Uncommon Ground

Thanks, Flattop

Tester has become the only Montana guy in Washington, D.C. who actually gets things done

By Mike Jopek

A steady rain fell throughout the night. It was the second big rain in just over a week. The last storm dumped an inch and a quarter of water on the farm. This might be more.

We opened the nighttime windows. Cold, smoke-free air pour into the farmhouse. It’s a breath of welcome change from the past days of big wildfire smoke.

It’s been a nutty, hot growing season. The cool, wet air is a welcome beginning to fall chores. Cooler weather is just plain nice as the heavy farm work is just beginning. It’s September.

I saw pictures on social media, during August’s congressional recess, from Sen. Jon Tester working his tractor, getting the harvest into the grain bin. The video looked good, real. What you’d expect from Tester, a people person. Tester has worked the Big Sandy farmland for decades. Yet no matter how the pictures looked, farming is just hard work.

I saw Tester, last spring at the local hospital in Kalispell, as he toured the state talking about his recent bill to lower the price of Medicare medicine. Tester has become the only Montana guy in Washington, D.C. who actually gets things done. Other politicians complain about society yet do little to help locals. Tester delivers on stuff that matters.

There’s lots of federal infrastructure dollars flowing into Montana. It’s fixing water systems, rebuilding roads, bridges and airports. Putting broadband internet into rural areas and paying for property tax rebates. Jon Tester is making D.C. work a little better for Montana.

The Inflation Reduction Act that Tester was promoting earlier at the hospital will lower the high price of medicine, something politicians have been promising to do for the past four decades. No doubt the powerful drug companies will object but local seniors appreciate efforts to negotiate down the price of Medicare medicine.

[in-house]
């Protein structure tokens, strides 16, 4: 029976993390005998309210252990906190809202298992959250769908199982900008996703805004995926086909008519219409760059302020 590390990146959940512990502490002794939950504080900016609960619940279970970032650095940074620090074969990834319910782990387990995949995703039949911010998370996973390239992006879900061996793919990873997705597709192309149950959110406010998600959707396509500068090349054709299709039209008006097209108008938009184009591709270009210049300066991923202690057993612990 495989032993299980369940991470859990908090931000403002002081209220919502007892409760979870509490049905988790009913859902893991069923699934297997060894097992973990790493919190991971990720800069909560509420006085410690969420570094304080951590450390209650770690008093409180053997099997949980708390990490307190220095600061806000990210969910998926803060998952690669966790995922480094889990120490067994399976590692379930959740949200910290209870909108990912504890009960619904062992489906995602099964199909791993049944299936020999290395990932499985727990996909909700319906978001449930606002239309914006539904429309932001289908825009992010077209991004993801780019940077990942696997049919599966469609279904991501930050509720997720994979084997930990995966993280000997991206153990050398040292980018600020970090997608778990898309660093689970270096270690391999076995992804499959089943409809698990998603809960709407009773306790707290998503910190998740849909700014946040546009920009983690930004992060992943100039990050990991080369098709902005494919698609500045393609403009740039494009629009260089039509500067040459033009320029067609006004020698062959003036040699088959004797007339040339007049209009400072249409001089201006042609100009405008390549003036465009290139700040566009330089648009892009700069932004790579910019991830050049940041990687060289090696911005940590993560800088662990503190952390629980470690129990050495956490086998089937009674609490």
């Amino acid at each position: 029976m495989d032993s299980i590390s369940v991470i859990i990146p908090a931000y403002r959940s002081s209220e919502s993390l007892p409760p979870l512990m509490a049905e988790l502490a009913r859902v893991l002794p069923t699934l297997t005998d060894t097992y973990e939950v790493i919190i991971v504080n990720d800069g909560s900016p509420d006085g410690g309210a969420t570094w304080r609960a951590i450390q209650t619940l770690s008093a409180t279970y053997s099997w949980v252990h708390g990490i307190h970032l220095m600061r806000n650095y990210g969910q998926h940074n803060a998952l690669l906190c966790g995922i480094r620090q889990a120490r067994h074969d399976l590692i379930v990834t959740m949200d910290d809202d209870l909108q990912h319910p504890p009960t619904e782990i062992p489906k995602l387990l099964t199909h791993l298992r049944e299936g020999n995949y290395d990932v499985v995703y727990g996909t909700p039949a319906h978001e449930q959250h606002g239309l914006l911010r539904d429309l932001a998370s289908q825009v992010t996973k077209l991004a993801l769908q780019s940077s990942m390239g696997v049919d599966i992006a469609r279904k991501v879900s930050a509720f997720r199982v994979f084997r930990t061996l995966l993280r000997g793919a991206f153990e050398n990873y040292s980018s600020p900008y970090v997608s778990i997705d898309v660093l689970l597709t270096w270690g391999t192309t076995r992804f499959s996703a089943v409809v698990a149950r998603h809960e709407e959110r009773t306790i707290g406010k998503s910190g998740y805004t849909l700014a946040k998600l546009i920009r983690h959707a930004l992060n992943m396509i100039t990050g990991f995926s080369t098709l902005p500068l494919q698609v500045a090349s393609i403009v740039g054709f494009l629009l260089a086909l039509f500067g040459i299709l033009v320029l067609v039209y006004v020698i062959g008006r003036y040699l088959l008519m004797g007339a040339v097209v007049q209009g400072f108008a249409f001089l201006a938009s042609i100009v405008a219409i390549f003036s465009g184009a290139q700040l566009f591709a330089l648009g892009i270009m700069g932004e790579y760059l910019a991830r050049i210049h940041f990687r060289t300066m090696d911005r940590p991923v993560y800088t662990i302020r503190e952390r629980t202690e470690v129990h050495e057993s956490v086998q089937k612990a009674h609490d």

My mom and in-laws daily take a couple of the lifesaving medicines on the list to be price negotiated, a first for seniors on Medicare. My elders are approaching 90 and medicine has increased their lives.

The cost of some medicine is outrageously expensive to any senior on a fixed income. I’m glad that Montanans like Jon Tester know who they work for. It’s not easy standing up against powerful drug companies and Tester clearly sided with seniors.

It’s time for homeowners to go online and get a state property tax rebate. That cash that Tester delivered to Montana during the pandemic and the Legislature gave to some homeowners as one-time rebates.

The state process seems overly complicated, especially for rural seniors who didn’t grow up with the internet or computers.

The state Legislature could’ve just permanently reduced homeowner property taxes. That would’ve avoided a lot of homeowner stress, stopped tens of thousands of statewide property tax appeals and eliminated a lot of red tape.

Montana seniors will just have to figure out how to apply for money from the state. The state provides internet help, directing users to the necessary numbers and information. Details the state already clearly has in its computers, cause that’s where help directs homeowners to look it up.

Any money Montana wants to give to homeowners is great. I hope you get yours.

Life sure got expensive in Montana over the past few years. Everything from land to rent to gas to tax is now tourist-priced, well out of the reach of local workers. Lots of locals are grateful for the work that people like Tester do to help rural Montanans. Seniors and working people matter.

The morning arrived and I went outside to look at the rain gauge. Another inch plus of water and more coming. It looked like a dull, rainy day. Fantastic, I thought, perfect weather to get some work done.